The Republican presidential debate Wednesday evening was filled with memorable moments and lines as candidates clashed on stage for the first time of the 2024 election cycle.
The debate featured tense back-and-forths between candidates with Florida Gov. Ron DeSantis, former Vice President Mike Pence, businessman Vivek Ramaswamy, former U.N. Ambassador Nikki Haley and former New Jersey Gov. Chris Christie trading blows.
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Here are five of memorable moments from the debate.
1. ‘We need to send Joe Biden back to his basement’
During his answer to the first question, DeSantis argued the nation is in “decline” and suggested it is problematic that Americans are struggling to make ends meet while President Biden’s son Hunter is selling his artwork for hundreds of thousands of dollars.
“Our country is in decline. The decline is not inevitable. It’s a choice,” DeSantis remarked. “We need to send Joe Biden back to his basement and reverse American decline. And it starts with understanding we must reverse Bidenomics so that middle-class families have a chance to succeed again.”
“We cannot succeed as a country if you are working hard and you can’t afford groceries, a car or a new home, while Hunter Biden can make hundreds of thousands of dollars on lousy paintings,” he added. “That is wrong.”
2. ‘We don’t need to bring in a rookie’
Ramaswamy faced fire from several of his fellow candidates during the night.
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Among the attacks he faced, Ramaswamy was criticized by Pence for lacking key experience needed to be president. Pence made the comments while touting his own accomplishments as vice president during the Trump administration.
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“Now is not the time for on-the-job training,” Pence said. “We don’t need to bring in a rookie. We don’t need to bring in people without experience.”
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Ramaswamy fired back, saying Pence was stating a “memorized, pre-prepared slogan.”
And Ramaswamy was also slammed by Christie, who compared him to former President Barack Obama.
“No, hold on, hold on. Enough,” Christie said. “I’ve had enough already tonight of a guy who sounds like Chat GPT.”
“He stands up here, and the last person in one of these debates, Bret, who stood in the middle of the stage and said, ‘What’s a skinny guy with an odd last name doing up here’ was Barack Obama,” Christie continued. “And I’m afraid we’re dealing with the same type of amateur tendencies tonight.”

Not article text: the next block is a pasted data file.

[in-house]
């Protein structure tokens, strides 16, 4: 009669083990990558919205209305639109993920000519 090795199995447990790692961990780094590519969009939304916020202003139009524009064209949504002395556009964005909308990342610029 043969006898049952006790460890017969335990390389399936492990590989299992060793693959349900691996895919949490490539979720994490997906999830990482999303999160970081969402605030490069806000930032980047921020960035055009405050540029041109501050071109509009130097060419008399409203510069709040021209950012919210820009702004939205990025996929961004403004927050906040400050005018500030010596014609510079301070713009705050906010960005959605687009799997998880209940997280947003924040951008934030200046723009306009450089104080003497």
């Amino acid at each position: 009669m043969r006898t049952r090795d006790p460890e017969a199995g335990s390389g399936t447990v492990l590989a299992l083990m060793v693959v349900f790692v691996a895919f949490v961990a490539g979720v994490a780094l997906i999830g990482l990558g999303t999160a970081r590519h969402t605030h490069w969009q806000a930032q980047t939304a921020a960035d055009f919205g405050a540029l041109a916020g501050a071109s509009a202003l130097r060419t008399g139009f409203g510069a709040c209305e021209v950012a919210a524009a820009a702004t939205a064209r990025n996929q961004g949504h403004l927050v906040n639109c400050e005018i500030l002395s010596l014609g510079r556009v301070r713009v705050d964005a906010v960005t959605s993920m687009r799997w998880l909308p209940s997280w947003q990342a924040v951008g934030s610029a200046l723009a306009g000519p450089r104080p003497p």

Ramaswamy then referenced Christie’s greeting of Obama during Hurricane Sandy.
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3. ‘Consensus’ vs. ‘leadership’
Haley made waves during the portion of the debate about abortion policy. The former United Nations ambassador and South Carolina governor said Republicans should strive for “consensus” on the issue, earning rebukes from other candidates.
“(Lawmakers) need to be honest with the American people and say it will take 60 Senate votes, it will take a majority of the House,” Haley said. “So, in order to do that, let’s find consensus.”
“Can’t we all agree that we should ban late-term abortions? Can’t we all agree that we should encourage adoptions? Can’t we all agree that doctors and nurses who don’t believe in abortion shouldn’t have to perform them? Can’t we all agree that contraception should be available? And can’t we all agree that we are not going to put a woman in jail or give her the death penalty if she gets an abortion?”
Haley added that, on abortion, Republicans should “humanize the situation and stop demonizing the situation.”
However, Pence ripped her remarks, arguing “consensus is the opposite of leadership” and pledging to be a pro-life president.
“When the Supreme Court returned this question to the American people, they didn’t just send it to the states only – it is not a states-only issue,” Pence said. “It is a moral issue.”
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4. ‘Morally disqualified’
Former Arkansas Gov. Asa Hutchinson distinguished himself as the only candidate on stage Wednesday to definitively say he couldn’t commit to supporting Trump if he were to win the Republican nomination. Hutchinson said Trump was “morally disqualified from being president again as a result of what happened on Jan. 6.”
“More people are understanding the importance of that, including conservative legal scholars, who say he may be disqualified under the 14th Amendment from being president again as a result of the insurrection,” Hutchinson commented. “This is something that could disqualify him under our rules and under the Constitution.”
“So, obviously, I’m not going to support somebody who’s been convicted of a serious felony or who has been disqualified under our Constitution and that’s consistent with RNC rules – and I hope everybody would agree.”
5. ‘The climate change agenda is a hoax’
Finally, during the debate, Ramaswamy argued that the “climate change agenda” is a “hoax,” earning rebuke from those joining him on the stage and Biden, who stated, “Climate change is real, by the way,” in a social media post shortly after.
“I’m the only candidate on stage who isn’t bought and paid for, so I can say this,” Ramaswamy said. “The climate change agenda is a hoax.”
“The reality is more people are dying of bad climate change policies than they are of actual climate change.”
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The debate crowd appeared to respond to the comments with jeers while other candidates pushed back and argued for policies that would cut emissions while bolstering domestic energy production.
Thomas Catenacci is a politics writer for Fox News Digital.